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When the Bush-Cheney team took power in Washington, it was determined to launch a military attack on Iran and take control of its energy resources. In a reference work of the Project for A New American Century, Present Dangers [1], it had already detailed its arguments to “sell” such war to those who finance the electoral campaign and, later, to the public opinion.

Five slogans were mentioned then:
- Iran supports international terrorism.
- Iran supports Islamic armies around the world.
- Iran rejects the peace process and the existence of Israel.
- Iran violates Human Rights, especially those of the baha’is and the Jews.
- Finally, Iran is trying to make the atomic bomb.

As you will see, three of the above slogans no longer work.
- In the melodramatic series of the American television, the producers sometimes decide to replace the actor who is playing certain character. An “off” voice then announces that the role of X will be played by Y. In the same way, Libya was accused for years of being the cause of all evils, till suddenly, and with no explanation, such responsibility was attributed to Iran, and later, to the invisible al-Qaeda. This was the way in which the attacks against the Khobar towers (in Saudi Arabia) were primarily explained, without leaving no room for doubt, to Iran. But later, by the end of 2001, it was said without the slightest explanation that al-Qaeda would then play the culprit’s role.
- The accusation that Iran secretly funded all radical Muslim movements around the world was discarded when they decided to attribute such a responsibility to the Saudi royal family and tried to overthrow the regent Abdallah. But such an accusation was forgotten when the objective was to divide and oppose the Sunnis and Shiah in Iraq.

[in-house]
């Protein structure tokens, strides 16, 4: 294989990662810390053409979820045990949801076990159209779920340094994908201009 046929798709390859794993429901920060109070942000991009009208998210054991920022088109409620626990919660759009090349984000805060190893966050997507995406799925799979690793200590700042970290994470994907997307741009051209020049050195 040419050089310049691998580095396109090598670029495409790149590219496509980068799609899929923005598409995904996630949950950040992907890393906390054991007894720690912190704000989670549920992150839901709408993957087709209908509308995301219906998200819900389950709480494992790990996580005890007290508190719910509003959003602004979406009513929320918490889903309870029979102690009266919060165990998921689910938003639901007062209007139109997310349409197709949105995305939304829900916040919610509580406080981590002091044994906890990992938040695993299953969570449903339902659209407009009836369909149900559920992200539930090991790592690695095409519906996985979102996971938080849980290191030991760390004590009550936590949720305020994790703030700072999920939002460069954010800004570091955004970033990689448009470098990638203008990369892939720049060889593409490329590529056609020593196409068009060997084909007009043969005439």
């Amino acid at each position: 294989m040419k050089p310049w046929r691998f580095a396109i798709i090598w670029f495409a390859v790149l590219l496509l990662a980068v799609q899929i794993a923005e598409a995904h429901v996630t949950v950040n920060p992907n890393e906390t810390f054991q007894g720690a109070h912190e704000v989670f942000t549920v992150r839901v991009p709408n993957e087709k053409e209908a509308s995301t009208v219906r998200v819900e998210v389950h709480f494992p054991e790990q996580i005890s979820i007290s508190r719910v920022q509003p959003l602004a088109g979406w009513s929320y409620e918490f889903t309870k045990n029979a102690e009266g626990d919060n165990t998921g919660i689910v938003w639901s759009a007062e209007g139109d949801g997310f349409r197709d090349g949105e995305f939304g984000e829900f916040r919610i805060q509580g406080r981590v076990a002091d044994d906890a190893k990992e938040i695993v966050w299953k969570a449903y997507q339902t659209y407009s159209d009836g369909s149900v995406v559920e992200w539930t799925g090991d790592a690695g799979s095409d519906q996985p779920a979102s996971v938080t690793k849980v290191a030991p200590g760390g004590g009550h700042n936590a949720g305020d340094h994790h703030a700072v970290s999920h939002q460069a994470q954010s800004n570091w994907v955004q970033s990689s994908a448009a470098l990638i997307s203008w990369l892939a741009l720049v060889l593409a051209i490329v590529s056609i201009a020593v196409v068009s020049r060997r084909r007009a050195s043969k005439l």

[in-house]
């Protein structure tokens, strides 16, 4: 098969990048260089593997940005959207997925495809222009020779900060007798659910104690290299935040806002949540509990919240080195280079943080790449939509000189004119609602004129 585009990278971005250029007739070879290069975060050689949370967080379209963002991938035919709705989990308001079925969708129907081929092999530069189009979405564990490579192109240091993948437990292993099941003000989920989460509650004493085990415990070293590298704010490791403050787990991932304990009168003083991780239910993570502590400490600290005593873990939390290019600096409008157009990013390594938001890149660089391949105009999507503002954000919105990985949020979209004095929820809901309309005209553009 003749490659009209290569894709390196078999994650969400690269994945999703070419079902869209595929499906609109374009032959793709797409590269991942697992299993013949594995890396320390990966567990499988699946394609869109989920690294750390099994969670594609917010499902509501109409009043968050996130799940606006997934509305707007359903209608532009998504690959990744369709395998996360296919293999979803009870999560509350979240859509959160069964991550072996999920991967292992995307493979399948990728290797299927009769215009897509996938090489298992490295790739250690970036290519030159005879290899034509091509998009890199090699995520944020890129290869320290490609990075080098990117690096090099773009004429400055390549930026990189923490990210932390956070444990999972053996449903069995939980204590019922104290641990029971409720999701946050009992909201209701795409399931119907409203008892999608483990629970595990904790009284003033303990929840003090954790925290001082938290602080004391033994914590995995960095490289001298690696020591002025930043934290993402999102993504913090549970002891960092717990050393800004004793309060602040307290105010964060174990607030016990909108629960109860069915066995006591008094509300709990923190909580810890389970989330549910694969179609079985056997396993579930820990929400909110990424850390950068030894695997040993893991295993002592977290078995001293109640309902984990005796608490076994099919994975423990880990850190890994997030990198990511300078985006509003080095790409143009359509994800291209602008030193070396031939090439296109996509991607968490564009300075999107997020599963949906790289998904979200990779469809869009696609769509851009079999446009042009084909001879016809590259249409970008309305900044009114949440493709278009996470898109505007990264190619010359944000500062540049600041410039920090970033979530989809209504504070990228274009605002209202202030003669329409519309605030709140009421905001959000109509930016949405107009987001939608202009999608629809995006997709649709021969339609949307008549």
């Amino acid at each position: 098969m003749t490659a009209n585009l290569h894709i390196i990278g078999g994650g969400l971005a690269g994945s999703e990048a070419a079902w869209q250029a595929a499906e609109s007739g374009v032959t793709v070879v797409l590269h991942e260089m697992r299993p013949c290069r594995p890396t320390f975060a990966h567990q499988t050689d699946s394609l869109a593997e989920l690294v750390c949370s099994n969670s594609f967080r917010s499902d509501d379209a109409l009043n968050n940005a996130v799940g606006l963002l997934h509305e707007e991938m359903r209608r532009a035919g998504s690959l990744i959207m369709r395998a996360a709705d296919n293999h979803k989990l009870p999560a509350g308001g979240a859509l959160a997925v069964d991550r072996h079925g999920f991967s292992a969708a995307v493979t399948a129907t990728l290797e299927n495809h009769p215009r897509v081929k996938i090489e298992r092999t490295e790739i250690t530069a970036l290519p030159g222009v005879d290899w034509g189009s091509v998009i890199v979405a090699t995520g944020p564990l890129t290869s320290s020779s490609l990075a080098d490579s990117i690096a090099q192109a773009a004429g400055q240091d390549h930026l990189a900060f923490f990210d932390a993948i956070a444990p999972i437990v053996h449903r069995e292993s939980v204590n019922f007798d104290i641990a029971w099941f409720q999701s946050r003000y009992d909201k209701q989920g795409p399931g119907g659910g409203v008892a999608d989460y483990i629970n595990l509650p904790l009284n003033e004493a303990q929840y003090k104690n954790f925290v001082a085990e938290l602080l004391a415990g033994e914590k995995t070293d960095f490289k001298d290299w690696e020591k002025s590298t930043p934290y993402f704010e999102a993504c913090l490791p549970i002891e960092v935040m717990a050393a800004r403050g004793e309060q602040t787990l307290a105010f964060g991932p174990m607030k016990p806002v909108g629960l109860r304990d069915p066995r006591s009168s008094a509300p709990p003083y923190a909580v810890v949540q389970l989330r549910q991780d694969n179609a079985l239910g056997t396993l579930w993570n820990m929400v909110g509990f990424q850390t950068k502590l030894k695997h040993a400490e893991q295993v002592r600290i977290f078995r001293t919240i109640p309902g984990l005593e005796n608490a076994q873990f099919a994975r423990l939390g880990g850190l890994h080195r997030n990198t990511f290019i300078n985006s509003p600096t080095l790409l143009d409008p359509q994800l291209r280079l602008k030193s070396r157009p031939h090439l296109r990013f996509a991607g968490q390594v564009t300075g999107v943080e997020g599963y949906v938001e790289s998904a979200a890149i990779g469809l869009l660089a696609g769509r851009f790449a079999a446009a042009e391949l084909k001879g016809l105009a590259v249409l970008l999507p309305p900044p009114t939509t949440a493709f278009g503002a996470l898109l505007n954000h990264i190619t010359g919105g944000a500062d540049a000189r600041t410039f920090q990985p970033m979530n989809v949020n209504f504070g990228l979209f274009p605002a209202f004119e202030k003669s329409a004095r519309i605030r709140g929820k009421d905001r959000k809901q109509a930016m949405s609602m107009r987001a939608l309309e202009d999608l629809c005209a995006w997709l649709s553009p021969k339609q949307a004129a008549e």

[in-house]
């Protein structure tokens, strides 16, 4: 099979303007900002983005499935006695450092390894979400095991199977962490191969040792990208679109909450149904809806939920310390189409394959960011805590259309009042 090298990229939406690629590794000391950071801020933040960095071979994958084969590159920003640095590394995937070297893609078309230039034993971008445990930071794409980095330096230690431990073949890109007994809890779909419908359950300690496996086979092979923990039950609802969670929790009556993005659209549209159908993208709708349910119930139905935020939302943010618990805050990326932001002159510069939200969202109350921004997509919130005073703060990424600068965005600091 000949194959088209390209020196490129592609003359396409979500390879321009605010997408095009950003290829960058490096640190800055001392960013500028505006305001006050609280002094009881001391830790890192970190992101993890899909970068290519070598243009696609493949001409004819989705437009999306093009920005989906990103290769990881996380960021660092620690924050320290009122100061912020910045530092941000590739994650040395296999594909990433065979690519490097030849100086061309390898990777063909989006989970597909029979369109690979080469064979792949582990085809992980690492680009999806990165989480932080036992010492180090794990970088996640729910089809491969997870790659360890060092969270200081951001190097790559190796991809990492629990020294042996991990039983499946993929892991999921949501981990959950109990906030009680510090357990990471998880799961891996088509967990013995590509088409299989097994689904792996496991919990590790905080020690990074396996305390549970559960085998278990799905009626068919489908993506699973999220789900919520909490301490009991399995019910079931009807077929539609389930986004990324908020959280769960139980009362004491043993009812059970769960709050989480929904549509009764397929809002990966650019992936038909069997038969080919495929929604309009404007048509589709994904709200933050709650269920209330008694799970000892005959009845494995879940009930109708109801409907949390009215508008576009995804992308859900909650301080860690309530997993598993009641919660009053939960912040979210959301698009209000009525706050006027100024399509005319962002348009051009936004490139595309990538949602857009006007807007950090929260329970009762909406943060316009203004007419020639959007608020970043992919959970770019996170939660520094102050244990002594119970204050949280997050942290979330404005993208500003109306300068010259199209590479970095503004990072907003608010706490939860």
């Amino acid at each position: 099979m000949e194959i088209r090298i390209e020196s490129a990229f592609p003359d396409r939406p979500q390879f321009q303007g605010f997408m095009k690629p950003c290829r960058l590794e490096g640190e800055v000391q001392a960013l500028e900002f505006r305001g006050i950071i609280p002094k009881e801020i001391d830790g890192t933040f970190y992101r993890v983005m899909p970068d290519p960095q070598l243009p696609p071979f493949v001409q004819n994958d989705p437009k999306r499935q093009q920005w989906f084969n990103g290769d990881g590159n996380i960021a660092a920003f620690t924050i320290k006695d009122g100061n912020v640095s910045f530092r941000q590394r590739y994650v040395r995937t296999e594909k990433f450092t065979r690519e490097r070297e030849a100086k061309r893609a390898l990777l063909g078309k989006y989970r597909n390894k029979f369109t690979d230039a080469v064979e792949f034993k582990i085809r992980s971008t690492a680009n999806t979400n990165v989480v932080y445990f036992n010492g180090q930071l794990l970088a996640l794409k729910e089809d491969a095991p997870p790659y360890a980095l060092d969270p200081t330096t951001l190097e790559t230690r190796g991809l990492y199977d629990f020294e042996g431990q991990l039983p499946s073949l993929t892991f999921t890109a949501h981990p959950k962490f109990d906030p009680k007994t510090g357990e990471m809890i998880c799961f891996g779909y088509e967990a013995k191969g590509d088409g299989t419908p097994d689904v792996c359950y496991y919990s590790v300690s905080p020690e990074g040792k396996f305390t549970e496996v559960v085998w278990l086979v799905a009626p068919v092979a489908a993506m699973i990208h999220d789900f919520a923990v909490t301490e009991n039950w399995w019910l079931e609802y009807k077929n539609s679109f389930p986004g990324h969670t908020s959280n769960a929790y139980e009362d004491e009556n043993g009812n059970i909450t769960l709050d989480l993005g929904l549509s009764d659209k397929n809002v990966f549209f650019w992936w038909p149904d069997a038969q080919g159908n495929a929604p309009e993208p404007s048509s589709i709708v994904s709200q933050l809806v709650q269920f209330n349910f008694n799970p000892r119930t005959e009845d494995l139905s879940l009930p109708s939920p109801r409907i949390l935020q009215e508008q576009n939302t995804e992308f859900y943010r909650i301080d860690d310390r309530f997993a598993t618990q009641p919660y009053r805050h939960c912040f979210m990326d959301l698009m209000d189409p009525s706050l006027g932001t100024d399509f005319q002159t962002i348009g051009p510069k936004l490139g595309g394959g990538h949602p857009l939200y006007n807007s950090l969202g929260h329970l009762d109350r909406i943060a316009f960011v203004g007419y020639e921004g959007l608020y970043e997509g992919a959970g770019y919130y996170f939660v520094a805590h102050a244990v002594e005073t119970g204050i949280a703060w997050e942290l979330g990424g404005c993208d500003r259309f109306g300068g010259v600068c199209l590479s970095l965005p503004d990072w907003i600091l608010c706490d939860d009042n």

- Finally, the accusation against Iran for violation of religious rights of baha’is and the Jews did not stand for a long time. In fact, while it is true that those peoples are actually being marginalized and rejected in Iran, it is also true that both of them practice their cult and enjoy political representation.
There is still the anti-Zionism and the nuclear threat.

President Bush, in his Speech of 2002 on the State of the Union, announced his military priorities to blame Iran, Iraq and North Korea for having made a nuclear agreement to destroy the United States. It is about the famous formula of the “Axis of Evil”, in which the references to the fascist Axis during the 30’s and the Empire of Evil of the Cold War are mixed.

Three years later, no one believed that those States had reached such an agreement. On one hand, because the regimes of Iran and Iraq had not re-established peace yet after a long and bloody war, and on the other hand, because there never was the slightest evidence about the existence of such a plot.

Washington no longer uses neither arguments nor analysis for justification, but its appetite has not been satisfied. Having already taken control of the Afghan circulation corridor and Iraqi oil reserves, the U.S. strategists are focusing on Iran. The preparatory propaganda campaign has been redirected, therefore, towards the nuclear issue, with a bit of understanding about some secret responsibility of Tehran in the failure of the Coalition in Iraq.